$620 dollars, no matter where it comes from is still $620 dollars. All other costs aside, let's see how many sales it would take to make that $620. [ Keep in mind, there is no benefit to spending the extra $620 dollars on labor, so there's no factor that would influence how it must be earned. ] My store has an average ticket price of $4.71. That's pretty high for my district, so I'm going to round down to $4.50 for simplicity. To bring the company another $620 for your pay raises, you will need to make approximately [ depending on average ticket ] 138 more sales per day. With 138 more sales per day, you may need to schedule an extra employee for coverage, increasing the cost of labor for that day. Meaning that you will again, have to improve your sales in some way [ be it a higher ticket price, more sales per hour, or increase prices of drinks ] to make ends meet. These proposed raises will indefinately break the bank.
This $620 that I've calculated is only representative of the first raise employees will be seeing. Six months, we will use for the example. Assuming that your turnover is high, you will 10% of your employees stay for at least 1 year [ two raises ]. Factor in the replacement employees recieving one less raise than their previous counterparts, and you're still talking astronomical figures.

A model socialist republic would have clued you in on how wrong you are that incresed wages will pay for themselves in the long run. I'm going to take a ballpark figure [intentionally inflated to your cause] and say that 80% of customers come in for the sole purpose that they want coffee [ I am actually sure that the figure is much, much higher ]. They don't come in to see you, ask you how you're doing, or anything pertaining to you. They want a hot cup of Sumatra, end of story. That leaves [again, this is ballpark] 20% of the customers who do come in based on employee morale [ among other things, but for simplicity, we'll just say it's based on just morale ]. These numbers will fluctuate with time, and they will increase if your employees are happy, this is true, but you seem to misunderstand economics when it comes to about how much these figures will flex. This is no longer your simple supply and demand curves. The supply is infinite, and the demand is fixed. You can't assume that things will fall into place if you throw money at your employees.

With Socialism, you are benefitted with perks in hopes that your performance will increase. Sometimes it does, but more often than not, the populous will realize that they get what they want, nomatter how they perform. Capitolism runs that backwards. This is why capitolism is successful. If your employees exceed your expectations, or meet them at all, they are rewarded. If they don't, they are fired. The system is set up so that it's still practical to reward the parnters that are doing well, whether it be with raises, or promotions. If you really want to excel with what you're doing, you should focus on a promotion rather than a raise...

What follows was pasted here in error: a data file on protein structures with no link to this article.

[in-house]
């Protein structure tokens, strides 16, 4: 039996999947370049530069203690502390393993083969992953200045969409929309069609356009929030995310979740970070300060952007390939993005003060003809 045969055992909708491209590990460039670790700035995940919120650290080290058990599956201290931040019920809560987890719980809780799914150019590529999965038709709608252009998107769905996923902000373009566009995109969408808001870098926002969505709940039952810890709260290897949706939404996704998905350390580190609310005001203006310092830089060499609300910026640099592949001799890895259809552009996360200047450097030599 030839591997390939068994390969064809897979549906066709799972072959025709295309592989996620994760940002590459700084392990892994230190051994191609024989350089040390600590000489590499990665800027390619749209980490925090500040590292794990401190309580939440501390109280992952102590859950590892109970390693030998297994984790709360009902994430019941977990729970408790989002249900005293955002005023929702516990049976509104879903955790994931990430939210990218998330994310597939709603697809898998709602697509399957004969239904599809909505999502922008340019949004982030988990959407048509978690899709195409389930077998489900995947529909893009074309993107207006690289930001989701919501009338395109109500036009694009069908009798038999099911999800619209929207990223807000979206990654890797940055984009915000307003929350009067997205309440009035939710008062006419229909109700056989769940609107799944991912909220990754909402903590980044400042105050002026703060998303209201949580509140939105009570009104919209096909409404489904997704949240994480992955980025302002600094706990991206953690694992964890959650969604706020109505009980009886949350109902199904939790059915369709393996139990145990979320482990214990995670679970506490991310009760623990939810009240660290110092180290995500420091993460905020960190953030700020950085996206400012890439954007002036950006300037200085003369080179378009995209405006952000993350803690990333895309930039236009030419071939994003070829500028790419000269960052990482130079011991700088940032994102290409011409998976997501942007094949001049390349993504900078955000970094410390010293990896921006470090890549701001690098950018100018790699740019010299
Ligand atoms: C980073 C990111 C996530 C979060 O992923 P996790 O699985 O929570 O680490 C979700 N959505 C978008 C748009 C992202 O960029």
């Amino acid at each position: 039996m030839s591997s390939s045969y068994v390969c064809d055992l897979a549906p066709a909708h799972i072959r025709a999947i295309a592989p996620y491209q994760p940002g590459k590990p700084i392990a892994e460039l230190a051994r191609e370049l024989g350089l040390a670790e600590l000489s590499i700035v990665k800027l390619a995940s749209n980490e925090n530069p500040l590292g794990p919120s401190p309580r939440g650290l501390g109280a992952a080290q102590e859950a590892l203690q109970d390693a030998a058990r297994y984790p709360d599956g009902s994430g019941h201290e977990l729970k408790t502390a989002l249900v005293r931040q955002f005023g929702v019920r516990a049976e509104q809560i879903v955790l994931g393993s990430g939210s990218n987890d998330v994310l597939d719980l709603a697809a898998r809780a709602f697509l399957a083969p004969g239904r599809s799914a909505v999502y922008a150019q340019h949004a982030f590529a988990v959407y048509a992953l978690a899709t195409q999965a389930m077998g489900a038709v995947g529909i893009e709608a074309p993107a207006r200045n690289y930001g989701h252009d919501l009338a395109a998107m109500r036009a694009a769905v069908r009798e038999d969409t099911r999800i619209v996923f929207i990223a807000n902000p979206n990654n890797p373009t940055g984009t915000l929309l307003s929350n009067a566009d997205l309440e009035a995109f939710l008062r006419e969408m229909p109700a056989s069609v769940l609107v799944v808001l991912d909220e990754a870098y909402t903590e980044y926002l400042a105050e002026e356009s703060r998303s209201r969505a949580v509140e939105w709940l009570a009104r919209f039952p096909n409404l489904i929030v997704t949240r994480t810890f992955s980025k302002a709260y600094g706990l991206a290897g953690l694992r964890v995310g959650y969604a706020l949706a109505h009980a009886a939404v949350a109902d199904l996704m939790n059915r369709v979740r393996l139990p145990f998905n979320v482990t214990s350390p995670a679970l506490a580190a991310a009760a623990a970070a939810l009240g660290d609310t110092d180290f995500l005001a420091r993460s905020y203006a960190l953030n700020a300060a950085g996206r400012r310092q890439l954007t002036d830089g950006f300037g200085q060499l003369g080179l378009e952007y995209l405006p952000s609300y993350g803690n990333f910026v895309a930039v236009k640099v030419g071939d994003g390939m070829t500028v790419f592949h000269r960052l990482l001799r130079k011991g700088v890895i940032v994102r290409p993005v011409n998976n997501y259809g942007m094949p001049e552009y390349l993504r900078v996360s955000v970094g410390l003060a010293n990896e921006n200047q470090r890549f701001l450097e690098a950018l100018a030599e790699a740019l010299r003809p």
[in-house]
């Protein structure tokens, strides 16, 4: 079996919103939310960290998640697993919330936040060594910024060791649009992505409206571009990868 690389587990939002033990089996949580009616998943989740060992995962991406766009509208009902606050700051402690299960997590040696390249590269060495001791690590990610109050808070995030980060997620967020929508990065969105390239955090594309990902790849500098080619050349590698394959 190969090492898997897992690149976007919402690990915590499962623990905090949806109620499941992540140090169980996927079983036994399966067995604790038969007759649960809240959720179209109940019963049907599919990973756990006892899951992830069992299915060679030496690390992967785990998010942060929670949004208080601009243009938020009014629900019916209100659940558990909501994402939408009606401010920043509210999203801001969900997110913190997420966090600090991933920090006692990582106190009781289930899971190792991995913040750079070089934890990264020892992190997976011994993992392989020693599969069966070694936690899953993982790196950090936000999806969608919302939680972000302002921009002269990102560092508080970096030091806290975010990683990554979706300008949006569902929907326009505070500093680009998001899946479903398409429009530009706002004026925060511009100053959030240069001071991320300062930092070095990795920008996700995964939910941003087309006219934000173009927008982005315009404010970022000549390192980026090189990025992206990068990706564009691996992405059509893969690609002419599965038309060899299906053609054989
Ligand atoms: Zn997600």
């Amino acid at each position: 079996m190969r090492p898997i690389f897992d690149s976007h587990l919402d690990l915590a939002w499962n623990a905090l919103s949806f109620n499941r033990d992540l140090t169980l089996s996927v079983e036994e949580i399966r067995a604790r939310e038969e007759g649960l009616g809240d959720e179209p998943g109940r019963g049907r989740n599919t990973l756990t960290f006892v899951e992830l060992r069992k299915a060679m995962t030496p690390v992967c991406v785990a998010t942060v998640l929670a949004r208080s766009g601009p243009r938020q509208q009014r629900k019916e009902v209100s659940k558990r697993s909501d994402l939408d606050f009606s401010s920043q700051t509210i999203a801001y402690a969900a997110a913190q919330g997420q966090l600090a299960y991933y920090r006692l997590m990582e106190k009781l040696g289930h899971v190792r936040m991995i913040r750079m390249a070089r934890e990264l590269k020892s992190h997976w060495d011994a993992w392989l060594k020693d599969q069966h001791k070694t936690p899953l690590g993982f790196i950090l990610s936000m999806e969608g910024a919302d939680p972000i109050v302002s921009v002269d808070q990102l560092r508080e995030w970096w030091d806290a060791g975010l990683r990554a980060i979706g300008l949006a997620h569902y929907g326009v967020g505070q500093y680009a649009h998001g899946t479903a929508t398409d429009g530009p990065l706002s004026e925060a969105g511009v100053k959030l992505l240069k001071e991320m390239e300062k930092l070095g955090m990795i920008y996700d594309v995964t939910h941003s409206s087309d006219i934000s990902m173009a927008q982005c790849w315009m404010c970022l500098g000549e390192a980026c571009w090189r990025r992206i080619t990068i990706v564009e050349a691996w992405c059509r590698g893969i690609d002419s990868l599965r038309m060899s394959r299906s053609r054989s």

Submitted by Organize on

[quote=cheapwh0re]$620 dollars, no matter where it comes from is still $620 dollars. All other costs aside, let's see how many sales it would take to make that $620. [ Keep in mind, there is no benefit to spending the extra $620 dollars on labor, so there's no factor that would influence how it must be earned. ] My store has an average ticket price of $4.71. That's pretty high for my district, so I'm going to round down to $4.50 for simplicity. To bring the company another $620 for your pay raises, you will need to make approximately [ depending on average ticket ] 138 more sales per day. With 138 more sales per day, you may need to schedule an extra employee for coverage, increasing the cost of labor for that day. Meaning that you will again, have to improve your sales in some way [ be it a higher ticket price, more sales per hour, or increase prices of drinks ] to make ends meet.[/quote]

Basically what you’re saying is that your to lazy or to dumb to find new ways to make up the difference. You’re incapable of increasing the average per customer sales at your store, probably because they are completely out of your control. You’re just lucky your clientele have more buying power. I wouldn’t be surprised if there isn’t a small coffee house that competes with your store and kicks it’s ass. Chances are no one at your store likes working for you. They probably are motivated by fear.